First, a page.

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Telltale Tells All (Pt. 2) - Hit By the Business End of the Rabbity-Thing
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Telltale Tells All (Pt. 2) - Hit By the Business End of the Rabbity-Thing


July 31, 2006 Article Start Previous Page 4 of 4
 

GS: Dan, I asked Dave [Grossman] this earlier, but I'd like your perspective: if Telltale runs on such a small scale, if your market specifically is for a preexisting audience of fans, how can you afford to operate in Northern California?

DC: Oh, you know. [laughs] I think a lot of people want to work for Telltale. I don't want to sound arrogant about it, but we're doing something that's near and dear to a lot of people's hearts. And getting the opportunity to work on something like Bone and something like Sam & Max…it's not for everybody, but for the people that want to do this kind of thing, Telltale offers a very unique experience for them, and CSI as well. We can work with serious industry professionals who have spent years and years learning the craft, and now frankly our production processes allow us to do everything much cheaper. Bone was built with seven people, and we outsourced for a couple of months. So seven people in six months.

GS: Is that for both chapters?

DC: No, that was Boneville, and for Cow Race, actually it's about seven core people, and then the team grows to about fourteen for a couple months, but the production cycles are short, the teams aren't huge, our tools are very tailored to be efficient. Telltale's put out four products in two years, and for twelve months of those, we were starting a company, turning on the lights and raising money. So we do everything very cost effectively. But the California talent allows that cost effectiveness! It's not like we're saying, hey, we're just going to go out and find a hundred of the cheapest people we can find and pay them two cents. We're saying, let's go out and get the best people we know, the people that think like us.

GS: Do you track the genders of your purchasers?

DC: Yes.

GS: And what have you found?

DC: It varies. CSI is mostly a female demographic, though it's only probably about a 60/40 type of split. The Bone games are still mostly male. The Sam & Max games aren't out yet, but tracking the people who come to our site for it, they're still mostly male, and that's based on the gaming legacy, and the comic book crowd. Telltale has a good reach into the game audience and into the comic book audience. We're not getting a lot of school-aged kids that Scholastic has been able to get with Bone, but the audiences that we see right now are mostly male.

GS: Are you targeting the school-aged kids?

DC: Not necessarily. I mean, we looked at Bone because it was all ages. Scholastic picked it up because it has a resonance with kids. The early ones are younger and the story gets more complex as you go. But we definitely are targeting our fan base to start with, because when you're starting a company that's where you go. You can't go and spend a ton to acquire a new audience. So we built a product for what we thought our fans would like. But the people who are playing…the kids are loving it. And that's a good thing, we don't look at that as bad. But we're basically following Jeff [Smith, Bone creator]'s plan, because we believe his story's great, and hopefully that will continue to resonate as we finish this thing.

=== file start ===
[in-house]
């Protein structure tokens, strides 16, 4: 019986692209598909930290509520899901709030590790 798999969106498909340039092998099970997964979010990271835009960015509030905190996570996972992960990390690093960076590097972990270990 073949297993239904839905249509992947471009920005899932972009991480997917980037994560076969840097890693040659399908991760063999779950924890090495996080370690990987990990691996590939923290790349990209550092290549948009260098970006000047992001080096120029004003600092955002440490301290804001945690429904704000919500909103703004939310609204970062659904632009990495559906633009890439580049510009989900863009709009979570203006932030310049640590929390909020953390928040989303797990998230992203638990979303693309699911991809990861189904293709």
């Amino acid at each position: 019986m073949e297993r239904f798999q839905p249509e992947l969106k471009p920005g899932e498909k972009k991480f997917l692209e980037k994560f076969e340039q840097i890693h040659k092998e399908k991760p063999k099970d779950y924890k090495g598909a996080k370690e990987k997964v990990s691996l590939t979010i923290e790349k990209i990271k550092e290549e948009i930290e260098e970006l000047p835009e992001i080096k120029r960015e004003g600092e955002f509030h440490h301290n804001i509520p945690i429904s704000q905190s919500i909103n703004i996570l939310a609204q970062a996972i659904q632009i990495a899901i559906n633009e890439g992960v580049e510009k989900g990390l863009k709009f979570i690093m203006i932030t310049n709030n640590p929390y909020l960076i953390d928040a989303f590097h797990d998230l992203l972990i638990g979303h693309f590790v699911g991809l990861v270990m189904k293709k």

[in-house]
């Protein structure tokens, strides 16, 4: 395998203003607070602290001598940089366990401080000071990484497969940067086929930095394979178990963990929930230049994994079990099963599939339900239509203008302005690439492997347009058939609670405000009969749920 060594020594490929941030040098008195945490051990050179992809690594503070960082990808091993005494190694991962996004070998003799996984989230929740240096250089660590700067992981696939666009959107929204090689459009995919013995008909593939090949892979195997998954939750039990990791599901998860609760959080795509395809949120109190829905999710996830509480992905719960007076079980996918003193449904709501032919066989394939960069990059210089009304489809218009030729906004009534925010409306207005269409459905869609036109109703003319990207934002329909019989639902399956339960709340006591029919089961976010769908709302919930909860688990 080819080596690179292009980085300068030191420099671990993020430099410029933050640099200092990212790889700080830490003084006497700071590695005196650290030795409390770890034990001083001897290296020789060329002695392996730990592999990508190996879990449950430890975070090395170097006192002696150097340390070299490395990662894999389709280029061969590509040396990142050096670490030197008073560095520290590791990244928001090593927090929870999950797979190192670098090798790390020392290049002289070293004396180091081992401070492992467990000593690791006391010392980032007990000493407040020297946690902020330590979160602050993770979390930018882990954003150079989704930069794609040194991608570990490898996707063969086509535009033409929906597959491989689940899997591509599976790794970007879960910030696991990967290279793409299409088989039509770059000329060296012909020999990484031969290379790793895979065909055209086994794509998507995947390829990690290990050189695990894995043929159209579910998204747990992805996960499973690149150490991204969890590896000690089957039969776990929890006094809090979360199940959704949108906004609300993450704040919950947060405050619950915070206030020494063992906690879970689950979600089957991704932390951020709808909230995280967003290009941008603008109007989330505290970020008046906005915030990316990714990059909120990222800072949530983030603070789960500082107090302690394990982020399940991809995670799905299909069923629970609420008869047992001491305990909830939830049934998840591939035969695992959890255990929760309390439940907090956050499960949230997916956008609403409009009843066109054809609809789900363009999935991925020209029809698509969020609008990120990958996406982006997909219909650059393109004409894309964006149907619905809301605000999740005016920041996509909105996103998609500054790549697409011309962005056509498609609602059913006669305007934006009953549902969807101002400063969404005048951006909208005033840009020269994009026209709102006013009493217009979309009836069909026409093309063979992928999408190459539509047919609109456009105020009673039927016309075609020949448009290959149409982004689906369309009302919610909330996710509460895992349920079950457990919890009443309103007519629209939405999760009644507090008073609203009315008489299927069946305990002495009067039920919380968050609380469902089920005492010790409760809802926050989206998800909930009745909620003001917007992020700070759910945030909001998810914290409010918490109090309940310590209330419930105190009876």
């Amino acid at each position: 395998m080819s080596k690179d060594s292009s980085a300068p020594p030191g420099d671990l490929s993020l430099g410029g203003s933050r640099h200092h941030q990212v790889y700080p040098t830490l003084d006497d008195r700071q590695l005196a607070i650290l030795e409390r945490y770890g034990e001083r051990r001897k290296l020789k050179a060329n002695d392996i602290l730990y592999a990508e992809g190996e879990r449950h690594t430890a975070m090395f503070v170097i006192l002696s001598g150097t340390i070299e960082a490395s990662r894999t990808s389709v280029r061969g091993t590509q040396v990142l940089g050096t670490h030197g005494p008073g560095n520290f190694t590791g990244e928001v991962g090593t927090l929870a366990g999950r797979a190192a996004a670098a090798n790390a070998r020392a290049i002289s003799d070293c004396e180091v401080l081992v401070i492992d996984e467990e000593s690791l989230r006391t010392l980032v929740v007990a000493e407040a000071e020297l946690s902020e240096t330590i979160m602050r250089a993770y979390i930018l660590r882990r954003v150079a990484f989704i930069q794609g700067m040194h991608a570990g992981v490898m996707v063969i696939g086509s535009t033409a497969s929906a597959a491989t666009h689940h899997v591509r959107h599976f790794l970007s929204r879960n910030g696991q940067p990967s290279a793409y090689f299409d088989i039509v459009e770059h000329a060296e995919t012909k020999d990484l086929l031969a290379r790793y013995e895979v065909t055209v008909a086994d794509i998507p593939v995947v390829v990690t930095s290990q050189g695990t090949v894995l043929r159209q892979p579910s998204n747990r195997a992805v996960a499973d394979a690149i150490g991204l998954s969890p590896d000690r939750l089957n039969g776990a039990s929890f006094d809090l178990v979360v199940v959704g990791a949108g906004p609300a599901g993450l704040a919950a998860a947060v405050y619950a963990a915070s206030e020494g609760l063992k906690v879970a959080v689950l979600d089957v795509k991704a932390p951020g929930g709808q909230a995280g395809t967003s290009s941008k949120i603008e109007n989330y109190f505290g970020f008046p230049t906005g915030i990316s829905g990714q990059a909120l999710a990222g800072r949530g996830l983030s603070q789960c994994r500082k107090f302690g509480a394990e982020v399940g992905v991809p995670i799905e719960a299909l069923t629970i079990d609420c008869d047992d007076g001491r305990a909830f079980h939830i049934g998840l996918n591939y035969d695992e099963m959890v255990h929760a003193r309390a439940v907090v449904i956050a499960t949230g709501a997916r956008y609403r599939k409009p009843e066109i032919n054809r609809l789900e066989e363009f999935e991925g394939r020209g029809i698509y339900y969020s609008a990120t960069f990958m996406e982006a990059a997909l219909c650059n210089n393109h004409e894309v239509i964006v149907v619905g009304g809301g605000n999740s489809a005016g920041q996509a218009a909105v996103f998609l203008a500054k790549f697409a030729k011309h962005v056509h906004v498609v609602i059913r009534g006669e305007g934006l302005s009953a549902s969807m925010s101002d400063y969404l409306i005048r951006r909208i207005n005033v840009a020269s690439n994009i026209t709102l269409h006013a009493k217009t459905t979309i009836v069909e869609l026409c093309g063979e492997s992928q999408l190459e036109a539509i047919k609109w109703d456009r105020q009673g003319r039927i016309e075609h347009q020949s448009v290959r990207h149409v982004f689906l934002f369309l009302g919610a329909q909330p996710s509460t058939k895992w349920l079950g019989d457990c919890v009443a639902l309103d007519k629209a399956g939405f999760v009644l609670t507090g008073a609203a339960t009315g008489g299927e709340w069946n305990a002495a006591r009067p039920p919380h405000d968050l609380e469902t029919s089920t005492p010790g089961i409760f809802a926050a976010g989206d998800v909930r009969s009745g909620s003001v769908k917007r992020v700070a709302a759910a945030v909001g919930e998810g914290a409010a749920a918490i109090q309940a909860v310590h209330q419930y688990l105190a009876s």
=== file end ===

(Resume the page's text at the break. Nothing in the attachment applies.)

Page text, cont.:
GS: Dave, maybe you're involved in this too: from a design perspective on Bone, is there a challenge in having to stick to the original book? Do you feel like you don't have a lot of legroom?

Dave Grossman: Yes and no. This is actually one of the things I said at the panel today. We actually, specifically talking about The Great Cow Race, a lot of the gameplay kind of fell out of the story. So we got a head start, Jeff did a lot of great character development that just suggested things to us. But there's a big problem in the cow race itself where you finally get to the race, where we've been building it up the whole game, people have been talking about it, people have been betting on it, and the title of the game is The Great Cow Race. And you get to it, and according to the story, you have to lose the race. So now game play is, okay, well we've got to let you play the race, because it would be really disappointing not to let you do that. But we also have to make you lose, and we still have to make it fun, so yeah. That was actually a pretty big design challenge.

DC: From a production standpoint, I will say, talking about how we do things and how we make products happen: to build a world like the Bone world, we'd need a design staff either of fifteen people, or we'd need thirteen years to do it, because Jeff's already done that work. That's something that's kind of a hidden cost for people designing original properties, all of a sudden the question is about character motivation. Where does it come from? Well, someone needs to make the backstory behind every character, where did they live, where did they come from, what's going on in this environment. So you save all that, that's already done with great source material.

GS: Or you hire a writer and give them a weekend, like I've heard from a lot of games writers.

DG: I can do a lot in a weekend.

DC: You can do a lot in a weekend, but a game designer is not necessarily a story creator, and I think for years that's been the norm, and that might be one of the reasons why story is such an elusive thing in games.


Article Start Previous Page 4 of 4

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